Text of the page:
But the trick is too crude and will not save Kautsky. One cannot hide the fact that dictatorship presupposes and implies a "condition," one so disagreeable to renegades, of revolutionary violence of one class against another. The absurdity of drawing a distinction between a "condition" and a "form of government" becomes patent. To speak of forms of government in this connection is trebly stupid, for every schoolboy knows that monarchy and republic are two different forms of government. It must be explained to Mr. Kautsky that both these forms of government, like all transitional "forms of government" under capitalism, are but varieties of the bourgeois state, that is, of the dictatorship of the bourgeoisie.

Lastly, to speak of forms of government is not only a stupid, but also a very crude falsification of Marx, who was very clearly speaking here of this or that form or type of state, and not of forms of government.

The proletarian revolution is impossible without the forcible destruction of the bourgeois state machine and the substitution for it of a new one which, in the words of Engels, is "no longer a state in the proper sense of the word."[7]

But Kautsky finds it necessary to befog and belie all this -- his renegade position demands it.

See to what wretched subterfuges he resorts.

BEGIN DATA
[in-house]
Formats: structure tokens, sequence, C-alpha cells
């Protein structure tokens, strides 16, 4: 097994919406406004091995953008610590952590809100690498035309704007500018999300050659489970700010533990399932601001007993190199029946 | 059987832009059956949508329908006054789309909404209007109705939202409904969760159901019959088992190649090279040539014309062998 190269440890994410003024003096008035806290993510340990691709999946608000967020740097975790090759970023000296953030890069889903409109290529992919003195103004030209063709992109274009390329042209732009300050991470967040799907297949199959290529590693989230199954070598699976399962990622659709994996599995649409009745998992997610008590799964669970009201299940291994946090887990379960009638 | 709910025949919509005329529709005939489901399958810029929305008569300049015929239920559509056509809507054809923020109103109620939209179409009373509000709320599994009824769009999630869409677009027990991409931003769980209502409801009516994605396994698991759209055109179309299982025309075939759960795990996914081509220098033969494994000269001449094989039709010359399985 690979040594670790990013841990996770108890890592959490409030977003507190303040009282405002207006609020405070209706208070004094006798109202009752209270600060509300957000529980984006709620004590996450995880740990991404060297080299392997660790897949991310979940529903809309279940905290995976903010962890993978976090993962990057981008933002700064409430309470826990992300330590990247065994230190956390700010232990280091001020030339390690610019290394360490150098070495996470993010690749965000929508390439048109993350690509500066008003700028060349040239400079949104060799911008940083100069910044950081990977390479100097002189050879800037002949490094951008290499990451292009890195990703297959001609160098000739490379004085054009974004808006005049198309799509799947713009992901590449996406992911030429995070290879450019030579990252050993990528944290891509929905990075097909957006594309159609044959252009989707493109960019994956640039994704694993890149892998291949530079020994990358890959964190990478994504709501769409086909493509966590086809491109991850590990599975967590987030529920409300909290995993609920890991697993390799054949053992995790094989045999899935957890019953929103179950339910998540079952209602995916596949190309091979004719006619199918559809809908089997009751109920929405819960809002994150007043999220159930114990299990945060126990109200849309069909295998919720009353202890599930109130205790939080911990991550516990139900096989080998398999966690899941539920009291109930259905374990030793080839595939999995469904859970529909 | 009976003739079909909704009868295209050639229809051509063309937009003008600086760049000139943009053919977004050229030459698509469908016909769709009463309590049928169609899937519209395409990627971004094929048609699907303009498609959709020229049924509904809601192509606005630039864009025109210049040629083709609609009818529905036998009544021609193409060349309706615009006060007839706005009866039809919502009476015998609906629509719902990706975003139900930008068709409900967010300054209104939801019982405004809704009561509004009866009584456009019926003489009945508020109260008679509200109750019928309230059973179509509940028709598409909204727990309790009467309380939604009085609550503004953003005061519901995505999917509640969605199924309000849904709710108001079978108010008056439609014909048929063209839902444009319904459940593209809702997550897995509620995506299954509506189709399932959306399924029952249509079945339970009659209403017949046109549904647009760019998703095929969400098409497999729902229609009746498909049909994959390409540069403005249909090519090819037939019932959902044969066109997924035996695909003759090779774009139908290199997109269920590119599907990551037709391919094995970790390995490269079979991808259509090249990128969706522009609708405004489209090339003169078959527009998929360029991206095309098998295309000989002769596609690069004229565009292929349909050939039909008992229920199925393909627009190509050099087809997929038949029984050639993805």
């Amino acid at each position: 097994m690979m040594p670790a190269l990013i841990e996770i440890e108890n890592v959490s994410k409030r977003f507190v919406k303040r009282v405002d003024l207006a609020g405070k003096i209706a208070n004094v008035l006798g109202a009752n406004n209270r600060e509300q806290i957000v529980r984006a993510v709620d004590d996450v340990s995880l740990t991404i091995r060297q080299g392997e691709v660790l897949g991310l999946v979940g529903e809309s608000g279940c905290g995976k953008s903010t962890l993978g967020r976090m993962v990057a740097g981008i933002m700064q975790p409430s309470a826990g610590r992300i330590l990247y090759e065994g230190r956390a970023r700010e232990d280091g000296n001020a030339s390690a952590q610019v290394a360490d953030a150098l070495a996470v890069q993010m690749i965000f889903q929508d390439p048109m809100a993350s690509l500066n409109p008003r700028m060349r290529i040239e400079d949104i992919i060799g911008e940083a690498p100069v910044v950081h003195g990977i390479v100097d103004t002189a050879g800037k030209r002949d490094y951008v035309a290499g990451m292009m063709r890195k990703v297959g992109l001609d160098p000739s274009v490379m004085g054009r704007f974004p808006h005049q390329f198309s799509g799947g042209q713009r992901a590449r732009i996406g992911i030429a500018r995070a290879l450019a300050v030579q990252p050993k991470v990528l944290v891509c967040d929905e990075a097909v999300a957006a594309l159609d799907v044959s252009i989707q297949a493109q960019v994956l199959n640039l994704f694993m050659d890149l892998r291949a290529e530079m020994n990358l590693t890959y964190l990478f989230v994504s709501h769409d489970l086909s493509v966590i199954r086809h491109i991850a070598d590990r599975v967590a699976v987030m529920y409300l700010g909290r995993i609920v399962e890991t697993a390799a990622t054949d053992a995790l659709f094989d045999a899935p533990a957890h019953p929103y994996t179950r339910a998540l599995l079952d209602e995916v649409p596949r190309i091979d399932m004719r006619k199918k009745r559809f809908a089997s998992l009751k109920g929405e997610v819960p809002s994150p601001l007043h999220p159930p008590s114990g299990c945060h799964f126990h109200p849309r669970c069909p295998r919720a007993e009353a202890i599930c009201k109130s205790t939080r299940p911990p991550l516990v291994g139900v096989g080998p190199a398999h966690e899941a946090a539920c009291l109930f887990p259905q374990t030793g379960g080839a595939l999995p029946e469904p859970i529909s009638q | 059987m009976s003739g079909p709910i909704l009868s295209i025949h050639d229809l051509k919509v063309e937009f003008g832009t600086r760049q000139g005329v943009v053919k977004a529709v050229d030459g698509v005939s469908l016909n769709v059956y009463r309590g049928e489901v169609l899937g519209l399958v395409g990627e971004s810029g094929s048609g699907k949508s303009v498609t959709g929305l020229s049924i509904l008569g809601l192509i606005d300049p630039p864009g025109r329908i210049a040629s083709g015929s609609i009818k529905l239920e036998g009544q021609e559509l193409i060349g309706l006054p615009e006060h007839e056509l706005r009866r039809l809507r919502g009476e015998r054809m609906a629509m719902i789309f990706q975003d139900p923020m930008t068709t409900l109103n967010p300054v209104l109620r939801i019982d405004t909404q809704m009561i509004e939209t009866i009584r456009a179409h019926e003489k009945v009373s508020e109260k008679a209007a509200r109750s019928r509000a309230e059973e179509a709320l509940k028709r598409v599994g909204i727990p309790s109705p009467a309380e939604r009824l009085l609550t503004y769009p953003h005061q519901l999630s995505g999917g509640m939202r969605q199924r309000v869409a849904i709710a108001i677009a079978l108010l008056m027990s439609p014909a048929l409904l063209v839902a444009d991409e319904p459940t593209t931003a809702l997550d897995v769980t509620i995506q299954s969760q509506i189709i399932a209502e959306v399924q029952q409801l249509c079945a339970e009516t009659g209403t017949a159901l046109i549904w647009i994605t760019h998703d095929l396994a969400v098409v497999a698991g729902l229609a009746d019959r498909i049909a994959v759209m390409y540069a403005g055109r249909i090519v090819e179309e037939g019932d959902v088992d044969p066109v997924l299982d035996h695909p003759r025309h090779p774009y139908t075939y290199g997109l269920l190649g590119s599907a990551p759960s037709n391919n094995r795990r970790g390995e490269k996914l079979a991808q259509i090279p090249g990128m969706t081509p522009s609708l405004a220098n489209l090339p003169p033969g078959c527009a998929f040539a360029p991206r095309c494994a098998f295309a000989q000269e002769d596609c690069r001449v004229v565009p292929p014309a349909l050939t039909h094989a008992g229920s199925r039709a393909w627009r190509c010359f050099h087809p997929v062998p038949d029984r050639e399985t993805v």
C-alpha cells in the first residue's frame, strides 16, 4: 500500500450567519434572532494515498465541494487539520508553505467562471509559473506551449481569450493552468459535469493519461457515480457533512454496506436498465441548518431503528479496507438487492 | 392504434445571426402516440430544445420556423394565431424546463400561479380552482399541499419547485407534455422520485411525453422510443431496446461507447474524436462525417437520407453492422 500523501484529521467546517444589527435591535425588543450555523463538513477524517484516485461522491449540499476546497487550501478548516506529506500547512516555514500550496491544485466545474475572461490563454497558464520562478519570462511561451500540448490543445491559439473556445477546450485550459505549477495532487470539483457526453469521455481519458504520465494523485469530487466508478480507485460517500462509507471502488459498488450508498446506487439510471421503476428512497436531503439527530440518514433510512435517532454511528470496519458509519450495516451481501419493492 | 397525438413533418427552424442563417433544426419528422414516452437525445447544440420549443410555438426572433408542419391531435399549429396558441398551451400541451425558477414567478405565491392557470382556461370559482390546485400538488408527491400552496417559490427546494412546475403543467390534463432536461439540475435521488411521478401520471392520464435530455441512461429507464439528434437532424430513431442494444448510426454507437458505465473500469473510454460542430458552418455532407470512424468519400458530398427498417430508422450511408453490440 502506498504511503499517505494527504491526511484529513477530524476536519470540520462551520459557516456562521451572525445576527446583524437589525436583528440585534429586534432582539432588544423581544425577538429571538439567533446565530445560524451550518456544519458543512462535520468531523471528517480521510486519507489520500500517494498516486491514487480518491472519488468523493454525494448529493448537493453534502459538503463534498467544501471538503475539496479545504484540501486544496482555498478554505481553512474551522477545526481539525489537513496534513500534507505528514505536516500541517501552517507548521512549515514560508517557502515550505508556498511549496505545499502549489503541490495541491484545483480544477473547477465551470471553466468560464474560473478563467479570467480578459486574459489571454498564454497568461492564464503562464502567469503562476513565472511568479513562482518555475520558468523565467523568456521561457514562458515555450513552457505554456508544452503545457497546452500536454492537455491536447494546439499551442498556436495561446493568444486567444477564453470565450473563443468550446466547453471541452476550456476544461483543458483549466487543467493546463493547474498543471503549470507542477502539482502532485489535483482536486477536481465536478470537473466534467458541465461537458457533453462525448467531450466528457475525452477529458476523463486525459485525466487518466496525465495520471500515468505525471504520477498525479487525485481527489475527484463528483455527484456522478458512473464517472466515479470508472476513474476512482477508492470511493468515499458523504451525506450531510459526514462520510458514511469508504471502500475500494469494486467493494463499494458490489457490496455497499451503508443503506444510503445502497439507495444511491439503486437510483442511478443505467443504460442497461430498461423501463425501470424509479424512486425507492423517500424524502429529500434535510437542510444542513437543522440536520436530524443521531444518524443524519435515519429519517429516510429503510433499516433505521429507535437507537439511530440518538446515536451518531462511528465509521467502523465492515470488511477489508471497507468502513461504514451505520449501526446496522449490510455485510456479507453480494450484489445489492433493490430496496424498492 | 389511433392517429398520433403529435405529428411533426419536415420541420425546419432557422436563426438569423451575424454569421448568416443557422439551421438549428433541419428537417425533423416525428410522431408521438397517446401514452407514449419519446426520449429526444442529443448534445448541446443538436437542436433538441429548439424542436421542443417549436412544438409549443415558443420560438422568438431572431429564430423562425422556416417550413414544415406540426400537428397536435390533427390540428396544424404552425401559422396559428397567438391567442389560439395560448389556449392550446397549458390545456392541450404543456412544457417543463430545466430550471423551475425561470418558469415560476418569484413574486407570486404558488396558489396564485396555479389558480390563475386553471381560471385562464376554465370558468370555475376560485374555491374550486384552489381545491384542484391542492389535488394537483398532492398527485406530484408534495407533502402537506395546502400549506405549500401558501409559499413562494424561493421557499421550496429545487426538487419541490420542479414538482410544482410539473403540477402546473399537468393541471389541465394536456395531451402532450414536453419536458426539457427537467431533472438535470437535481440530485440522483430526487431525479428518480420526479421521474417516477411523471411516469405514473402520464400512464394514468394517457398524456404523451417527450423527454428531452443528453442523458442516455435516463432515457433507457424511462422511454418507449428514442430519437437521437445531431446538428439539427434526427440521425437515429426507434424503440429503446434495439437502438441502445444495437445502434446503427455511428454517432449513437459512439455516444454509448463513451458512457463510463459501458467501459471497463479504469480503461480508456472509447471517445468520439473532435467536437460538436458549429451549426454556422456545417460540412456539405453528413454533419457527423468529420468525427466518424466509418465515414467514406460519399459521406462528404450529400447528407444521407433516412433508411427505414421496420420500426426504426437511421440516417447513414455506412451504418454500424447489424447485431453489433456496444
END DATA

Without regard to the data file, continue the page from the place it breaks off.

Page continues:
First subterfuge. . . . "That Marx in this case did not have in mind a form of government is proved by the fact that he was of the opinion that in England and America a peaceful revolution was possible, i.e., by democratic means."

The form of government has absolutely nothing to do with the case here, for there are monarchies which are not typical of the bourgeois state, such, for instance, as have no military clique, and there are republics which are quite typical in this respect, such, for instance, as have a military clique and a bureaucracy. This is a universally known historical and political fact, and Kautsky will not succeed in falsifying it.

If Kautsky had wanted to argue in a serious and honest manner he would have asked himself: are there historical laws relating to revolution which know of no exception? And the reply would have been: no, there are no such laws. Such laws only apply to the typical, to what Marx once termed the "ideal," meaning average, normal, typical capitalism.

Further, was there in the seventies anything which made England and America exceptional in regard to what we are now discussing? It will be obvious to anyone at all familiar with the requirements of science in regard to the problems of history that this question must be put. To fail to put it is tantamount to falsifying science, to engaging in sophistry. And, the question having been put, there can be no doubt as to the reply: the revolutionary dictatorship of the proletariat is violence against the bourgeoisie; and the necessity of such violence is particularly created, as Marx and Engels have repeatedly explained in detail (especially in The Civil War in Franceand in the preface to it), by the existence of a military clique and a bureaucracy. But it is precisely these institutions that were n o n - e x i s t e n t precisely in England and in America and precisely in the 1870's, when Marx made his observations (they do exist in England and in America now)!

Kautsky has to resort to trickery literally at every step to cover up his apostasy!